Advertisement

Unsupervised Sentiment Analysis of Twitter Posts Using Density Matrix Representation

  • Yazhou Zhang
  • Dawei SongEmail author
  • Xiang Li
  • Peng Zhang
Conference paper
Part of the Lecture Notes in Computer Science book series (LNCS, volume 10772)

Abstract

Nowadays, a series of pioneering studies provide the evidence that quantum probability theory can be applied in information retrieval as a mathematical framework, such as Quantum Language Model (QLM) and its variants. In these studies, the density matrix, which is defined on the quantum probabilistic space, is used to represent query and document. However, these studies are only designed for information retrieval tasks, which are unable to model sentiment information. In this paper, we investigate the feasibility of quantum probability theory for twitter sentiment analysis, and propose a density matrix based unsupervised sentiment analysis approach. The main idea is to artificially create two sentiment dictionaries, generate density matrices of documents and dictionaries using an extended QLM, then employ the quantum relative entropy to judge the similarity between density matrices of documents and dictionaries. Extensive experiments are conducted on two widely used twitter datasets, which are the Obama-McCain Debate (OMD) dataset and Sentiment Strength Twitter Dataset (SS-Tweet). The experimental results show that our approach significantly outperforms a number of baselines, demonstrating the effectiveness of the proposed density matrix based sentiment analysis approach.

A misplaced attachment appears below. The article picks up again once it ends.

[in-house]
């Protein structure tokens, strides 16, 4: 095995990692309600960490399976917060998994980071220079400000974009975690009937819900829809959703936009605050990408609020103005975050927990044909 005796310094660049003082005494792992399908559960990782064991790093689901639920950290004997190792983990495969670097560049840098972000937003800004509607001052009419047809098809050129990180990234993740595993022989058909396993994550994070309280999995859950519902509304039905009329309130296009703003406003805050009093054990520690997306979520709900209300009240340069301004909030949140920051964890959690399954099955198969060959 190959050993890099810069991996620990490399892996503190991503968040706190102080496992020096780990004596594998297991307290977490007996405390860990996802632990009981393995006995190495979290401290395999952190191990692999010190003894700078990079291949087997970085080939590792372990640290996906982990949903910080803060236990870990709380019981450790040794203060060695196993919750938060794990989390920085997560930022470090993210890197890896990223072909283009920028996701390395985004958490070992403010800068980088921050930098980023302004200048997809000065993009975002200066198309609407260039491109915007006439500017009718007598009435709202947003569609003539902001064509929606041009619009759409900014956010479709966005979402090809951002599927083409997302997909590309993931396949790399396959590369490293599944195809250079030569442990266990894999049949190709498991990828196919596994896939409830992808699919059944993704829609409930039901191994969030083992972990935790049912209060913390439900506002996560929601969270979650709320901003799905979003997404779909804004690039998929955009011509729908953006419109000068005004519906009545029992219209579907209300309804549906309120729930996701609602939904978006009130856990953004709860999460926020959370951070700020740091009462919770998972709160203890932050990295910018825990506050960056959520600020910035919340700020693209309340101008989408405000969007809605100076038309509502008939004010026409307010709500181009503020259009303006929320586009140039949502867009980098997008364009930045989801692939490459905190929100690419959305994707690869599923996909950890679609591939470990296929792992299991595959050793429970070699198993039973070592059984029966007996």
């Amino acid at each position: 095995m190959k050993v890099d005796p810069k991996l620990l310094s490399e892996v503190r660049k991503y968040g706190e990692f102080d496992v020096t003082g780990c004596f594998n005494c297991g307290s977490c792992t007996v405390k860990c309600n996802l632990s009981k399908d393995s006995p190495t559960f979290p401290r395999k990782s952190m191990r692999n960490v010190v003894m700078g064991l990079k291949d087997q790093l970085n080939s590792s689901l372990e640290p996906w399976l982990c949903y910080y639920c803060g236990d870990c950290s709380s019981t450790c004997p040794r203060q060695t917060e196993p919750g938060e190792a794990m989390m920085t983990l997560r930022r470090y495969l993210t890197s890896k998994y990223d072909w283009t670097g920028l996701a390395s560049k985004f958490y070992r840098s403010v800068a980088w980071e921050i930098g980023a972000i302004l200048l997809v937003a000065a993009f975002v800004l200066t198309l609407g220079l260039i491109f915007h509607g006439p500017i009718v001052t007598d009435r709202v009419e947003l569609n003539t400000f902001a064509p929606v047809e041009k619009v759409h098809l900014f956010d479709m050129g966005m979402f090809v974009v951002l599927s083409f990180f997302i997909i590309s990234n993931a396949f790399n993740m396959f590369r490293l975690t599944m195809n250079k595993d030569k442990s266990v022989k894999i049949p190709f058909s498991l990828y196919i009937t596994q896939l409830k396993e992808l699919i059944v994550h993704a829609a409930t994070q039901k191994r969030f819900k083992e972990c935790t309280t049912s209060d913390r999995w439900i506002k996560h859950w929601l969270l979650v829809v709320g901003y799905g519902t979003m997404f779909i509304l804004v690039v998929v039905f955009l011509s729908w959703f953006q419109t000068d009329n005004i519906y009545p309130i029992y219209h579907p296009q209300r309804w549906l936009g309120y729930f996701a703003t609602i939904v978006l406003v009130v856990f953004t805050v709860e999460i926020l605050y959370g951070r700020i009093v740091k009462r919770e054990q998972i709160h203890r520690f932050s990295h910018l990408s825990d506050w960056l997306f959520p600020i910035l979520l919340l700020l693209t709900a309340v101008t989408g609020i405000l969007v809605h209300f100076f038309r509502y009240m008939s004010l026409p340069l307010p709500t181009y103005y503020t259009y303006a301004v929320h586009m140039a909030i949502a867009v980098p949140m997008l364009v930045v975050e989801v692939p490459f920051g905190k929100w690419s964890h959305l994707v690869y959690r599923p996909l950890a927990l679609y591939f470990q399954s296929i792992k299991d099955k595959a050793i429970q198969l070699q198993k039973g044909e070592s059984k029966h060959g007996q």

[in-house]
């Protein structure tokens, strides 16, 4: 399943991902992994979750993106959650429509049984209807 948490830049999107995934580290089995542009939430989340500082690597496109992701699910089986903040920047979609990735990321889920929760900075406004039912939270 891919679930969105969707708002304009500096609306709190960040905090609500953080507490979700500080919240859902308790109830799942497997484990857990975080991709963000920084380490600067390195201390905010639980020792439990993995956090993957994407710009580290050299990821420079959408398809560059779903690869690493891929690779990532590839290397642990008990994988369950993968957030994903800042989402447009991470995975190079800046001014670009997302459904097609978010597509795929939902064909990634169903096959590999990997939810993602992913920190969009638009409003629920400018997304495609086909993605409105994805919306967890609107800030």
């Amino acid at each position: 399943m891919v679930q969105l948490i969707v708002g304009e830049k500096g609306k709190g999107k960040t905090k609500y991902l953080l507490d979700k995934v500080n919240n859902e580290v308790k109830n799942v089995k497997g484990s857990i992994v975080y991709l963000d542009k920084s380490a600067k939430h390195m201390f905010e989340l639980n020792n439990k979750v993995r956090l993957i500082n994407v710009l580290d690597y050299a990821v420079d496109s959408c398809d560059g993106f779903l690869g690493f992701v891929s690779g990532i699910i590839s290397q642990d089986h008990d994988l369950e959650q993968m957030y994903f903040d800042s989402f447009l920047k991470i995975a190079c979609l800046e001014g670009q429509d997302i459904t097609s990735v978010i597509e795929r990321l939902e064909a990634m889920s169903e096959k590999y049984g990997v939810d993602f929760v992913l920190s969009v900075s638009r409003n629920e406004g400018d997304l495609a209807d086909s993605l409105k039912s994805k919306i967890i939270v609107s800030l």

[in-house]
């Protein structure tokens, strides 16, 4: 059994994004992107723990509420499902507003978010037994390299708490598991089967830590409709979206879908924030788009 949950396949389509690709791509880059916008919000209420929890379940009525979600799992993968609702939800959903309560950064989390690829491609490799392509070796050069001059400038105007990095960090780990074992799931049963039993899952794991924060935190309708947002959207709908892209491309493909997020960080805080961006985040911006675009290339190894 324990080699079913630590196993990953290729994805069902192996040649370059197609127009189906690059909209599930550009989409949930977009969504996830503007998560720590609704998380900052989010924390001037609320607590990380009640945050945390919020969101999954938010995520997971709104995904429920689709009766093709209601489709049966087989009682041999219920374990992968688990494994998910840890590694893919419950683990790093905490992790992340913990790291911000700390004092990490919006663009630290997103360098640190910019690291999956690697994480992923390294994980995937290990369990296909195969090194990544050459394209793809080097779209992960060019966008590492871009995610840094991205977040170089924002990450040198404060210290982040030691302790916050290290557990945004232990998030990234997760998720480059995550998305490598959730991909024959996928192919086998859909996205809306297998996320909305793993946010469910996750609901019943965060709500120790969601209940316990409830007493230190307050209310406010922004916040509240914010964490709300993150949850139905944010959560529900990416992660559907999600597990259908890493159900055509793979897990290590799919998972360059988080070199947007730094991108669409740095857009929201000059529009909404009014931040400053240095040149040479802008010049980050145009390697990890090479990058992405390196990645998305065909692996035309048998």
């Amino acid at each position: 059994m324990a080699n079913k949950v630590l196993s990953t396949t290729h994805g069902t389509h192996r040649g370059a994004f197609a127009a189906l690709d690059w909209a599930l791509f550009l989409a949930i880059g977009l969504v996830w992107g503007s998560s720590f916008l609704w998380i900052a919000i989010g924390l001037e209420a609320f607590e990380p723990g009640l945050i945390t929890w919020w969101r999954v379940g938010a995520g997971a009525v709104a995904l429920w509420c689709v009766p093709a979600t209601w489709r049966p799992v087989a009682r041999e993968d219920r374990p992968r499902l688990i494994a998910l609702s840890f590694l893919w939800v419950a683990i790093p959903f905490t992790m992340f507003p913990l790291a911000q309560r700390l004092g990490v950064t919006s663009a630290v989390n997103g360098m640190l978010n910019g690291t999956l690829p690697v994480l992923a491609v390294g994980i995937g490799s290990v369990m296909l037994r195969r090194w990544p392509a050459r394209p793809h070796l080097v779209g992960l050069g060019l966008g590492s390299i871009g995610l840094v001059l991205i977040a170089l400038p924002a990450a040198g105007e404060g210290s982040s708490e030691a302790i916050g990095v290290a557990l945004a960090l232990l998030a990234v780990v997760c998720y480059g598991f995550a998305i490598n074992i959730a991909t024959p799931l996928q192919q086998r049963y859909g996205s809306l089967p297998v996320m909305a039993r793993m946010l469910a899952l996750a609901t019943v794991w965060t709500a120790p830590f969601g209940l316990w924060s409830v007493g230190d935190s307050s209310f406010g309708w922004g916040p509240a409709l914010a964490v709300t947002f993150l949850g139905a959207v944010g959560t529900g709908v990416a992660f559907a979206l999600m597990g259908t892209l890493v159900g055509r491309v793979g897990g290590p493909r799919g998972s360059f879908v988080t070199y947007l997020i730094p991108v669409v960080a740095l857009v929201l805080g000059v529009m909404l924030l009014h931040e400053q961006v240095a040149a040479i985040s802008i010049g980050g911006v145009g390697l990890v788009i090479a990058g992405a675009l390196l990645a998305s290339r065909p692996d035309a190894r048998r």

Keywords

Sentiment analysis Quantum Language Model Density matrix 

Notes

Acknowledgements

This work is supported in part by the Chinese National Program on Key Basic Research Project (973 Program, grant No. 2014CB744604), Natural Science Foundation of China (grant No. U1636203, 61272265, 61402324), and the European Union’s Horizon 2020 research and innovation programme under the Marie Skłodowska-Curie grant agreement No 721321.

References

  1. 1.
    Giachanou, A., Crestani, F.: Like it or not: a survey of twitter sentiment analysis methods. ACM Comput. Surv. (CSUR) 49(2), 28 (2016)CrossRefGoogle Scholar
  2. 2.
    Pang, B., Lee, L.: Opinion mining and sentiment analysis. Found. Trends Inf. Retr. 2(1–2), 1–135 (2008)CrossRefGoogle Scholar
  3. 3.
    Rosenthal, S., Farra, N., Nakov, P.: Semeval-2017 task 4: sentiment analysis in twitter. In: Proceedings of the 11th International Workshop on Semantic Evaluation (SemEval-2017), pp. 502–518. (2017)Google Scholar
  4. 4.
    Ghiassi, M., Skinner, J., Zimbra, D.: Twitter brand sentiment analysis: a hybrid system using n-gram analysis and dynamic artificial neural network. Expert Syst. Appl. 40(16), 6266–6282 (2013)CrossRefGoogle Scholar
  5. 5.
    Agarwal, A., Xie, B., Vovsha, I., Rambow, O., Passonneau, R.: Sentiment analysis of twitter data. In: Proceedings of the Workshop on Languages in Social Media, pp. 30–38. Association for Computational Linguistics (2011)Google Scholar
  6. 6.
    Lee, S., Jin, X., Kim, W.: Sentiment classification for unlabeled dataset using doc2vec with jst. In: Proceedings of the 18th Annual International Conference on Electronic Commerce: e-Commerce in Smart connected World, p. 28. ACM (2016)Google Scholar
  7. 7.
    Pang, B., Lee, L., Vaithyanathan, S.: Thumbs up? Sentiment classification using machine learning techniques. In: Proceedings of Empirical Methods in Natural Language Processing, pp. 79–86 (2002)Google Scholar
  8. 8.
    Yin, Y., Jin, Z.: Document sentiment classification based on the word embedding (2015)Google Scholar